After World War II, the concept was taught to Japanese businesses in an American mission to rebuild the Japanese economy. Japanese companies latched onto the idea (doesn't it sound very Japanese to the core?) and in fact, surpassed American businesses in the 70s and 80s. In case you're too young to remember: Japanese cars and electronics had a horrible reputation for being utter crap. But as American businesses were tempted and enticed back into looking for the next “radical innovation”, the Japanese surpassed them with what the US had taught them. American companies floundered when competing against the suddenly reliable, durable, high-quality products coming out of the former enemy nation. 

 

Japan and Kaizen 

Japan named it Kaizen, which Kai means change, and Zen means good. The literal meaning is "change for the better"; and it truly is. The idea is that tons of small improvements can be made. As each one is ferreted out and improved, the whole becomes better and better. 


This idea was proven by the cycling team in Great Britain. Known for being utter garbage in competition over the decades, British cycling hired a new performance director, in 2003, by the name of Dave Brailsford. His approach was very Kaizen. In 110 years, the team had never won a Tour de France, had only one gold medal, and even sponsors were afraid for the team to use their equipment. Brailsford began with small little changes. Instead of switching out all the athletes, or upending every part of their training, he looked at the parts no one else might have thought of. 


They redesigned the bike seats to make them more comfortable. They used electrically heated shorts to keep the muscles of the riders at the perfect temperature. They tested fabrics and picked indoor racing suits, which were lighter and more aerodynamic. The team tried out massage gels to help recovery. The team selected the perfect mattress and pillow for each rider. They even painted the interior of the team truck white to spot dust or contaminants that might harm and degrade the bikes.  


In 2008, Great Britain won 60 percent of the gold medals available in road and track cycling. In 2012, they set nine Olympic records and seven world records. Also in 2012, Bradley Wiggins won the Tour De France. In 2013,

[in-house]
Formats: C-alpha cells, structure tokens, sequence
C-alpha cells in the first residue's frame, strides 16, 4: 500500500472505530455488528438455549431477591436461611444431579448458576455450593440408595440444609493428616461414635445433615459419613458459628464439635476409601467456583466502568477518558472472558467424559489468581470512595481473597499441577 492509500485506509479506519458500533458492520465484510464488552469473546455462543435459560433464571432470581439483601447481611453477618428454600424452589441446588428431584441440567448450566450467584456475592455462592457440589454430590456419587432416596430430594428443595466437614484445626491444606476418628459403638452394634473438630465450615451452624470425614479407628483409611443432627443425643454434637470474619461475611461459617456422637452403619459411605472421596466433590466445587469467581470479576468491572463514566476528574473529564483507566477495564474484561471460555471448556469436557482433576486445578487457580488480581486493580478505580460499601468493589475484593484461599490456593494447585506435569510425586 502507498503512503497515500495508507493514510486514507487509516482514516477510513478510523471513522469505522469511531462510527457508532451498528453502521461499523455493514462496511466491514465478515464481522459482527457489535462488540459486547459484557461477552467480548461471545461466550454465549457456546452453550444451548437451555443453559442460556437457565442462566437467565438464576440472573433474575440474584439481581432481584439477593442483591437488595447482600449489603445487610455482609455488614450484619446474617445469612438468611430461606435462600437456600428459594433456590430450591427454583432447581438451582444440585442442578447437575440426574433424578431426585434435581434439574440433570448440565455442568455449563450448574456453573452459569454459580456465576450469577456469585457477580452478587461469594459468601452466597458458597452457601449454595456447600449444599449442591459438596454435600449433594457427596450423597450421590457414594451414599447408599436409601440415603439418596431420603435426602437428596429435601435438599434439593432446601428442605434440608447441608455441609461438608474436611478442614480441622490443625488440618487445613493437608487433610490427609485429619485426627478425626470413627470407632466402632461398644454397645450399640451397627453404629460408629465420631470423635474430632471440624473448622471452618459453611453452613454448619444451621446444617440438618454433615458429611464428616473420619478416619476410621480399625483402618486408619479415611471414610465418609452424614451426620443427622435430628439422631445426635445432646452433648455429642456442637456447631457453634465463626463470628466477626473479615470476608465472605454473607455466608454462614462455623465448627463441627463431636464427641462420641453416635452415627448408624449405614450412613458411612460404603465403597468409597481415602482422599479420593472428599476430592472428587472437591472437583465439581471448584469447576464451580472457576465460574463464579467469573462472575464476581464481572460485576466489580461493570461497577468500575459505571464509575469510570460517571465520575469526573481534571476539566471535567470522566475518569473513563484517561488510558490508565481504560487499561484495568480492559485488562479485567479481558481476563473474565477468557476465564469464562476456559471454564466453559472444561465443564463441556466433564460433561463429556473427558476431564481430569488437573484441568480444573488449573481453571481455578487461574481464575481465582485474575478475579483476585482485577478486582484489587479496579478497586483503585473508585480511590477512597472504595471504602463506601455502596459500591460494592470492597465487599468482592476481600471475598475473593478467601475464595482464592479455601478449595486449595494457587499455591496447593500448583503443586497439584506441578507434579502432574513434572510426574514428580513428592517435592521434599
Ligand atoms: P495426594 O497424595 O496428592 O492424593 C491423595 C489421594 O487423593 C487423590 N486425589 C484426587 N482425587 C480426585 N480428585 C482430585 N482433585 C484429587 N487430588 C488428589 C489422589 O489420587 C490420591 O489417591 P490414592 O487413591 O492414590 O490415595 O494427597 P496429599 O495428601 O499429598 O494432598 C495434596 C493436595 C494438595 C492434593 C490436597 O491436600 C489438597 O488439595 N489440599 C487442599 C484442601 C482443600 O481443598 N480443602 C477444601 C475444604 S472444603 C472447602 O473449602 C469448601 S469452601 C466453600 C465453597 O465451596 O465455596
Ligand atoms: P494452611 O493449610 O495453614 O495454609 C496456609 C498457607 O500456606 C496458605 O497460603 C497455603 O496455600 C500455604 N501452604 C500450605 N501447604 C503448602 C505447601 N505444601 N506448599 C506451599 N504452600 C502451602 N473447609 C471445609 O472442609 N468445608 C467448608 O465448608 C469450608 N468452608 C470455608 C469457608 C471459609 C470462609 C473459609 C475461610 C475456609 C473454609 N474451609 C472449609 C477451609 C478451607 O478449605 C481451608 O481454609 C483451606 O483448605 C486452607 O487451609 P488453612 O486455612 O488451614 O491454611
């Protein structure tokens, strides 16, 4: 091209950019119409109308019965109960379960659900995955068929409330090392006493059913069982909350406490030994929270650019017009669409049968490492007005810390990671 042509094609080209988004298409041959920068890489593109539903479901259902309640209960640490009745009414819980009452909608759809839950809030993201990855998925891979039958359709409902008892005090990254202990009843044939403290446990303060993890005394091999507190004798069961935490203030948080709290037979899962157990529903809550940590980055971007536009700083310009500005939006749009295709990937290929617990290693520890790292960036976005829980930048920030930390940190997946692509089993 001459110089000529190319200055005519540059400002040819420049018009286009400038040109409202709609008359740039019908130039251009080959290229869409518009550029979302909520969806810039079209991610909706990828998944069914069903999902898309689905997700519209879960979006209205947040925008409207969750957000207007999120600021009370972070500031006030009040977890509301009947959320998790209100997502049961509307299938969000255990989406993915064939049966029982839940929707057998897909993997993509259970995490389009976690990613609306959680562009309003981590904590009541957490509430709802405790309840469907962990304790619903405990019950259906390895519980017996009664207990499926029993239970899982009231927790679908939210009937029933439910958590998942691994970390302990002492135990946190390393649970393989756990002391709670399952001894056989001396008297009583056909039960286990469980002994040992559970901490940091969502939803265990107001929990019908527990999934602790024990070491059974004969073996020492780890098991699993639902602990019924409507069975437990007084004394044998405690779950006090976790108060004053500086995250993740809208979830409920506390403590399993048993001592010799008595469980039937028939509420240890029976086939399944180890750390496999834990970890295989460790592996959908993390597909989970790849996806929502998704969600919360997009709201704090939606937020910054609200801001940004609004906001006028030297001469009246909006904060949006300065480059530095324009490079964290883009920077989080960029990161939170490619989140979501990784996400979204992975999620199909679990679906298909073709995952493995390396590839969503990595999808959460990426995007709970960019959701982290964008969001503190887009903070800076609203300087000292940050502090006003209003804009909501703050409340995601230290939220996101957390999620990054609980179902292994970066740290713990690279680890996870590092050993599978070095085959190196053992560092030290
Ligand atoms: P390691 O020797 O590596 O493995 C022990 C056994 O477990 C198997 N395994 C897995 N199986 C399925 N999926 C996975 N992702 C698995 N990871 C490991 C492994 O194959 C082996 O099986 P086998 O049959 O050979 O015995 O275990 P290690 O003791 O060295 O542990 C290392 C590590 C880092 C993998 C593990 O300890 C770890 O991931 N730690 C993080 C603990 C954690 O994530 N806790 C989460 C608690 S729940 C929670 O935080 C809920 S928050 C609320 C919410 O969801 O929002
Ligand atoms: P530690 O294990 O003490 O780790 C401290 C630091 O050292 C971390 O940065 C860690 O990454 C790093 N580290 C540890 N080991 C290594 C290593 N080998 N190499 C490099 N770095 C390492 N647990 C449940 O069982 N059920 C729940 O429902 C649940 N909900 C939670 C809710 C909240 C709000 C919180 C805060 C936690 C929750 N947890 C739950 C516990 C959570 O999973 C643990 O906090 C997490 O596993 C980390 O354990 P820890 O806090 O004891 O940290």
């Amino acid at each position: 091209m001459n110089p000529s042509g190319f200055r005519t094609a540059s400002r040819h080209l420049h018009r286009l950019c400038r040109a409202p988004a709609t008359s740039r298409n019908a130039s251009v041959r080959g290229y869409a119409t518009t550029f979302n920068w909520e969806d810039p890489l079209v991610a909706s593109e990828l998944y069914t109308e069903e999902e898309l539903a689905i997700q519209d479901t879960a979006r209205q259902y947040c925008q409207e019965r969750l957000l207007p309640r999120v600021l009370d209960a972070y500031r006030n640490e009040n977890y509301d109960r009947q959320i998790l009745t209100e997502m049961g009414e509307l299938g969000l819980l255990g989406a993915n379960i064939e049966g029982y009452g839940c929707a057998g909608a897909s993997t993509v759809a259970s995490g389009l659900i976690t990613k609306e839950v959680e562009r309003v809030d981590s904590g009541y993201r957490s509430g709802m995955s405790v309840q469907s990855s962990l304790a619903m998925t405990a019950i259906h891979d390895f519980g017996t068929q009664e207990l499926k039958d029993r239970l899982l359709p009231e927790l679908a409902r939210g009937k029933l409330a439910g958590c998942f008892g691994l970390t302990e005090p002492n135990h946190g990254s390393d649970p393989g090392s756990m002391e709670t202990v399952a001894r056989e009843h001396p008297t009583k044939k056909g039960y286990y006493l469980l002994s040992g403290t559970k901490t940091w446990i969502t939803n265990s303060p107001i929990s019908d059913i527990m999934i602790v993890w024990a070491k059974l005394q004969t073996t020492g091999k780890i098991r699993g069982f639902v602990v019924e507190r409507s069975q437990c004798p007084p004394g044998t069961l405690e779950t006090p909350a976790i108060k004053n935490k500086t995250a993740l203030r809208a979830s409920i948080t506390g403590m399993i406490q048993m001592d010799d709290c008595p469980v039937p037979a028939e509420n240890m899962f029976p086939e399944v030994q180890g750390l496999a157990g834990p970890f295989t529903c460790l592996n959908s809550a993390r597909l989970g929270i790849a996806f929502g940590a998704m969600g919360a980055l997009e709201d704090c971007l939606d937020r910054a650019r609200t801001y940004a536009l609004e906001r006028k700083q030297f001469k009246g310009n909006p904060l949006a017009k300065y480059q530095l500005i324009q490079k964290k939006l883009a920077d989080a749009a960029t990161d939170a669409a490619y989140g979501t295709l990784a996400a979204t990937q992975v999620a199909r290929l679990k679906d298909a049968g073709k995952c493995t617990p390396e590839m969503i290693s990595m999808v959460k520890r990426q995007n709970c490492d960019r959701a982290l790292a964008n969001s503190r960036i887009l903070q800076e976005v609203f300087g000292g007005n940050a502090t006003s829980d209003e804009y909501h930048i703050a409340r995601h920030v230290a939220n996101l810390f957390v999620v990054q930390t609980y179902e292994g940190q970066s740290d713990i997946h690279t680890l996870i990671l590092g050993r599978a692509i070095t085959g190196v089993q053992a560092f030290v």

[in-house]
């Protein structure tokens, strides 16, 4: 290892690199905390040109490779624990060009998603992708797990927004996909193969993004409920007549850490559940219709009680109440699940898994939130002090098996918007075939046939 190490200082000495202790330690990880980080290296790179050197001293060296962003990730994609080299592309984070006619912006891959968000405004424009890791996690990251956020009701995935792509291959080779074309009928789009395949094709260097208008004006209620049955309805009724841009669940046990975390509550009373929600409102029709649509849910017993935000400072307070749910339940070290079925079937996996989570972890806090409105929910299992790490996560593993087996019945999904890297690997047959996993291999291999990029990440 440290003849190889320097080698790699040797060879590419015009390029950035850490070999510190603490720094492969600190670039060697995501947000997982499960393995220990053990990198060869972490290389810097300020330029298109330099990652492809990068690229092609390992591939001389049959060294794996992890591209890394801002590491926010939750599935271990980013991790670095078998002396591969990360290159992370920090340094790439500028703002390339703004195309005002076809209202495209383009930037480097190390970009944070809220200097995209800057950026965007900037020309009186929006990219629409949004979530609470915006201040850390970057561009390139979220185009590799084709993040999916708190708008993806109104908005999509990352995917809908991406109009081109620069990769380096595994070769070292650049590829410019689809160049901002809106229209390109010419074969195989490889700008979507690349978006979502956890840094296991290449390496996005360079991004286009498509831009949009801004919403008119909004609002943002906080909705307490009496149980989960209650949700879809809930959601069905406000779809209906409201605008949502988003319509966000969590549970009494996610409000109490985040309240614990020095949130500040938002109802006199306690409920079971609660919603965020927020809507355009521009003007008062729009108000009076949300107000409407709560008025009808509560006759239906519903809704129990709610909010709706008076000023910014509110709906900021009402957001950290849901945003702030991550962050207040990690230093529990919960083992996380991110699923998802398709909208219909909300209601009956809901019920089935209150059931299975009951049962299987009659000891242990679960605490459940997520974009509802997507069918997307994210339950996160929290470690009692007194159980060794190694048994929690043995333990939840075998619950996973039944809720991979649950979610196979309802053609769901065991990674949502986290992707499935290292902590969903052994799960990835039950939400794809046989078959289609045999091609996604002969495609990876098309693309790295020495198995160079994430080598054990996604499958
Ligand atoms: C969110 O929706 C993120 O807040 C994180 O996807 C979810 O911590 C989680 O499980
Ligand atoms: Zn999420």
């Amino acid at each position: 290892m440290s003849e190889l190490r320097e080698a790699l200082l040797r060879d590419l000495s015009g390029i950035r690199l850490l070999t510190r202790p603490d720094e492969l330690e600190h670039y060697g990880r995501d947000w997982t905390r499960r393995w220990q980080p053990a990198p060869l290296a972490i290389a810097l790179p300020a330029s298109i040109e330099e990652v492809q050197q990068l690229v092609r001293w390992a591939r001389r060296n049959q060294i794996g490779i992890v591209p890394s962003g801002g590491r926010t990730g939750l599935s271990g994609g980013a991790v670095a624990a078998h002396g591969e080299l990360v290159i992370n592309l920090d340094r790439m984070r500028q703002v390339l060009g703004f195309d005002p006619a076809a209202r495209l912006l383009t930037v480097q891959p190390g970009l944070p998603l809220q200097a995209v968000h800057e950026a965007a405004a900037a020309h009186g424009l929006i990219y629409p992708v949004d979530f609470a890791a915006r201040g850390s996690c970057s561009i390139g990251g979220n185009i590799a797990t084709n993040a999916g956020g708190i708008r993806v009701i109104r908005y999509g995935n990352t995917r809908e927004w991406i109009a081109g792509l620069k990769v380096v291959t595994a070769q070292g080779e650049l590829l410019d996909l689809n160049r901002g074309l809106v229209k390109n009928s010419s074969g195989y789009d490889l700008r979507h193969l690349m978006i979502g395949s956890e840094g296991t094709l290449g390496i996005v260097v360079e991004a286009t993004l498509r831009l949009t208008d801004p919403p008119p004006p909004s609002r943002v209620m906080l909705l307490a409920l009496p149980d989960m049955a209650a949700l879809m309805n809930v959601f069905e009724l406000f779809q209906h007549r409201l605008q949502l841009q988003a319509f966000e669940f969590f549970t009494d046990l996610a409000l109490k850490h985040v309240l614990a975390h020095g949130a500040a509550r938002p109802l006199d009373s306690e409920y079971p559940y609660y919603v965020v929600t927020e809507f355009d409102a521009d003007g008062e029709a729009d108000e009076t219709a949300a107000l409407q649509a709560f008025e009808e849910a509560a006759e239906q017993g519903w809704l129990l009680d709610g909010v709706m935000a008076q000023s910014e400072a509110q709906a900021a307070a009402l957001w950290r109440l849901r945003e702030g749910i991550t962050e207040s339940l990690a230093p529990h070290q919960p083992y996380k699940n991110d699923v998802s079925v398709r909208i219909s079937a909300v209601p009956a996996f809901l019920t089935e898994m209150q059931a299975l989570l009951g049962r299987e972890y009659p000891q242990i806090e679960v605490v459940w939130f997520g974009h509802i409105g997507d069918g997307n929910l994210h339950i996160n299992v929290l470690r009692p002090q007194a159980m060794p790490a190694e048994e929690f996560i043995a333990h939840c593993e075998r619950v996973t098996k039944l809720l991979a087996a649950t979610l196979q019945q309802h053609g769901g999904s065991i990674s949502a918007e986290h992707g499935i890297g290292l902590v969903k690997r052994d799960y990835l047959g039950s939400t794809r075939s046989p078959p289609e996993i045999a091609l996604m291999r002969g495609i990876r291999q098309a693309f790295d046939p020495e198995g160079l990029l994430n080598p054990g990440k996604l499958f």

Chris Froome won and continued to win in 2015, 2016, and 2017. 


From 2007 to 2017, Britain won 178 world championships, 66 Olympic and Paralympic gold medals, and 5 Tour de France victories. 

 

John D. Rockefeller and the 39 Drops 

One of my favorite examples of Kaizen's success is found in a story about John D. Rockefeller of Standard Oil. In the 1870s, he was walking the floor of one of his factories (as he was apt to do) where kerosene was put in 5-gallon cans. At one station, the cans were soldered to seal the lid. He asked the man working the station how many drops of solder were used. The man responded, “40.” 


Rockefeller thought for a second and asked, “Have you ever tried 38?” The man shook his head no. So, Rockefeller asked him to try some cans and see what happened. They found that 38 drops of solder were too weak and some of the cans leaked. However, at 39 drops, the cans remained stout and sealed. 


The company implemented the change, and according to Rockefeller's reporting, the company saved 2,500 dollars that first year. In 2022, that would be roughly $56,000! Rockefeller reported that over the coming years, the savings were worth hundreds of thousands of dollars...in the 1870s! 


I love this story because it speaks to Rockefeller's ability to sense out problems or improvements that nobody else might have thought through. He was known for rectifying financial mistakes worth a few cents...whether for or against his company. Even as president of a global company, he kept a keen eye on all of the accounting and was extremely observant of problems others might not notice.